“Trust me, sugar, you don’t want to be summoned to the Keep to explain whatever this is to Sadi. Or Yaslana. Or the High Lord. Because I don’t think they’re going to be as flexible as I’m willing to be. Comes from them having cocks.”

“I beg your pardon,” Rainier said.

“You’ve got a c**k too, so beg all you want,” Surreal said. *Sugar, do this with grace because you don’t have a choice. You either talk to me here or you talk to Sadi.*

Since Cassidy doubted Daemon Sadi would like what he heard, she also doubted he would stand aside after that “chat” and let her return to Dena Nehele.

Surreal was right. Talking to another witch was a much better choice. “Ladies, let’s adjourn to the parlor and leave the men to their own discussion,” Cassidy said. She walked past Surreal and Rainier, then waited for Shira and Reyhana.

As Surreal closed the door, she heard Rainier say, “So what is it that Lady Cassidy isn’t going to do?”



Daemon settled in the chair behind the blackwood desk, crossed his legs, steepled his fingers, and tried to decide if his second and his secretary, who werefinally coming to report, deserved a verbal ripping or if he should hold his tongue and his temper.

Surreal gave him a smile that dared him to say anything. Rainier gave him a panickydon’t expect me to control her look.

“My darlings,” he said with a mildness that would frighten any intelligent person—excluding females. “Breakfast is served here at the Hall every day. You didn’t have to bypass the family seat last night and go all the way to Amdarh to get a meal this morning.”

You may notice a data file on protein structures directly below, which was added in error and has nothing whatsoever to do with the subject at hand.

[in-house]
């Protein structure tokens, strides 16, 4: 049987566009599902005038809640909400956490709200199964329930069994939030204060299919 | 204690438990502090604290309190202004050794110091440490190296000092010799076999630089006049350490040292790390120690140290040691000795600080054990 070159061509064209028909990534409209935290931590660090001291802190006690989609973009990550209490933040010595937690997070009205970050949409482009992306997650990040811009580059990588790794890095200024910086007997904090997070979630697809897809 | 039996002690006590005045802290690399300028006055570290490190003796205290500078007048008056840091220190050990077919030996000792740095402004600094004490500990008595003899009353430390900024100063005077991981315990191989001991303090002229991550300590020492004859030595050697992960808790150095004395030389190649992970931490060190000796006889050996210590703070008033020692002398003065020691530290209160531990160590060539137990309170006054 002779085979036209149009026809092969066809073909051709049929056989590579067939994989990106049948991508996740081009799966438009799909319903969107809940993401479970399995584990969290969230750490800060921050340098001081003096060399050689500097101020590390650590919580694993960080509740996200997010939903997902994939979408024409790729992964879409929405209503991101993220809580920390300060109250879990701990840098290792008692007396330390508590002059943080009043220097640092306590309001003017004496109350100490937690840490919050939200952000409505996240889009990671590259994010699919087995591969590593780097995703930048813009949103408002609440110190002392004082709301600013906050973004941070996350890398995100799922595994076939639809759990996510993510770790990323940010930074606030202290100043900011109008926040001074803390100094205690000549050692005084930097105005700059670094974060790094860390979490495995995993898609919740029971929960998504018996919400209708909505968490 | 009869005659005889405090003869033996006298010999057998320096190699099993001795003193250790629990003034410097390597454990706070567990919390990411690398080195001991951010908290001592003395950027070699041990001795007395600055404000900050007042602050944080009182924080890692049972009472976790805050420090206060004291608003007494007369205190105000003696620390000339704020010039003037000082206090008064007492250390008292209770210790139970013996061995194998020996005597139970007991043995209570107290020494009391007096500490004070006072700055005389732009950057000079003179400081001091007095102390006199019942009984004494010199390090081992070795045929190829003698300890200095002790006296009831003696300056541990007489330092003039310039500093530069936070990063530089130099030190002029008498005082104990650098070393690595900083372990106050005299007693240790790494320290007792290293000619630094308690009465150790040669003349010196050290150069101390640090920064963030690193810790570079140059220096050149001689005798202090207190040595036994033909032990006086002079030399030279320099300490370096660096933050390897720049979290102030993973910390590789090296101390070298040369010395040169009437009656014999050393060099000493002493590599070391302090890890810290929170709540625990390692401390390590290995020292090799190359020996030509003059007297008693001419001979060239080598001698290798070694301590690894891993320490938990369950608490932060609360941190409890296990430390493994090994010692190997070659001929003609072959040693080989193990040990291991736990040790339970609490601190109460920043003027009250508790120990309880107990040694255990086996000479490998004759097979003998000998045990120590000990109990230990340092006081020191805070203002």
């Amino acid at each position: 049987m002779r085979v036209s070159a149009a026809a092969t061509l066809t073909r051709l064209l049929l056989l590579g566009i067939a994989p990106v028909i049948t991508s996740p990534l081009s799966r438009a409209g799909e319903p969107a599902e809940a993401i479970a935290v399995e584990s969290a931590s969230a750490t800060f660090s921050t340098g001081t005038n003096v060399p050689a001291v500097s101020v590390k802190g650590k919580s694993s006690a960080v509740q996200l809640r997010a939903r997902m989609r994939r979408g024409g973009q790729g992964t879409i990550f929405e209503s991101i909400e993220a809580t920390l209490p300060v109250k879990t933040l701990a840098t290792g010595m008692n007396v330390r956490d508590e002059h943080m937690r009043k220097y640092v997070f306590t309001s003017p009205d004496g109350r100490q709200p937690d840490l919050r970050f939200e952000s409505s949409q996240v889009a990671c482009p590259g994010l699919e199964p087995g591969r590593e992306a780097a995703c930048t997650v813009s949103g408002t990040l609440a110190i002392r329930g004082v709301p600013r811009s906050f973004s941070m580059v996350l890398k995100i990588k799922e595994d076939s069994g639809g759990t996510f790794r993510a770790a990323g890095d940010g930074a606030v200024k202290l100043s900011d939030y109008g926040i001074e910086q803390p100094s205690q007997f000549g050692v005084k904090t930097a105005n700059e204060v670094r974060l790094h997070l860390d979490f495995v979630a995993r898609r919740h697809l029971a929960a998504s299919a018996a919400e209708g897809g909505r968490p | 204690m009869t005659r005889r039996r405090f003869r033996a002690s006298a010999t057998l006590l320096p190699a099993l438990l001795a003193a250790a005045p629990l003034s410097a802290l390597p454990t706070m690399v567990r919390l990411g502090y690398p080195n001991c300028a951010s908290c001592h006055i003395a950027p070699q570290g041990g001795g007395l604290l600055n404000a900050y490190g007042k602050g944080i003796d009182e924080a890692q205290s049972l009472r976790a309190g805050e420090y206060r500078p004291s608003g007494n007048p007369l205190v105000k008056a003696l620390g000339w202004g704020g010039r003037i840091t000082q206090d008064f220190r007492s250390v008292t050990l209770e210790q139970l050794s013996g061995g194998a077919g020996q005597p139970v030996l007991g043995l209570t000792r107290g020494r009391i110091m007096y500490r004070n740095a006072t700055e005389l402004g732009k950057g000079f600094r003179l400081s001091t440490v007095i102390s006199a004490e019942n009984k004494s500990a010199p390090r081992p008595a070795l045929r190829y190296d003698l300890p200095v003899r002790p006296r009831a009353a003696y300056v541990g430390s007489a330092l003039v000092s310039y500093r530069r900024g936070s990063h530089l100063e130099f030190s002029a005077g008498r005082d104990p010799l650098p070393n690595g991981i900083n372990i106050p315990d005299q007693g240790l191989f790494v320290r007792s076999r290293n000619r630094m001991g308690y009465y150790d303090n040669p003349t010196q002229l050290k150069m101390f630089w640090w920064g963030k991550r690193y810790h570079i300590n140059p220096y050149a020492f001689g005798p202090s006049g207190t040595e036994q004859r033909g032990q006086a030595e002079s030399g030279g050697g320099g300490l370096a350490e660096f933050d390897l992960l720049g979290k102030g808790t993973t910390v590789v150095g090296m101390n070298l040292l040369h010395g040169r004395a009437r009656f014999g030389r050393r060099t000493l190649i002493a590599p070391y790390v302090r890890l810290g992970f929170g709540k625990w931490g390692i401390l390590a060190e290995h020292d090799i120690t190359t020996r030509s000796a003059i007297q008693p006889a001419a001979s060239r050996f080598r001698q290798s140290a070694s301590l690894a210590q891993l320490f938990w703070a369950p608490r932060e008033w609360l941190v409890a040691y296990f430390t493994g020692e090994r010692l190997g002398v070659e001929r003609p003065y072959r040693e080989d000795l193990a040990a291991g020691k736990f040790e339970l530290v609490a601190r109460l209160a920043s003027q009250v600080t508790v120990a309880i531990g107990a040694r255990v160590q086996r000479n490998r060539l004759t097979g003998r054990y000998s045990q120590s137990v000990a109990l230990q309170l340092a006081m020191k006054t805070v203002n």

It wasn’t that he minded them going on to Amdarh instead of coming to the Hall, even though that would have been more sensible since the Hall was closer to the Keep and its Gate. What pissed him off was that neither of them had sent a message last night to let him know they were safely back in Kaeleer. No, it was Helton who’d had sense enough to send a message to Beale early this morning.

“I wanted some time to think before coming here—and I chose to do my thinking in the family’s town house in Amdarh,” Surreal said with equal mildness.

She’d had plenty of time to think on the journey back from Dena Nehele, so she’d probably wanted a little more time to consider what she was—and wasn’t—going to say.

Daemon raised one eyebrow and waited.

“Why don’t you go first?” Surreal said to Rainier.

Rainier gave her a long look, then shrugged. “Our arrival interrupted a full-volume discussion between Cassidy and a Warlord Prince named Gray.”

“So he’s reached that stage, has he?” Daemon asked dryly.

“You were expecting this?” Rainier hesitated. “Gray is . . . different.”

“He was held captive by a Queen and tortured for two years,” Daemon said. “He was fifteen when he was taken.”

Rainier nodded. “That explains the schism. I felt like I was listening to an adolescent who was still innocent enough to blurt out every thought and complaint, but it was a Warlord Prince around my own age who was absorbing the answers.”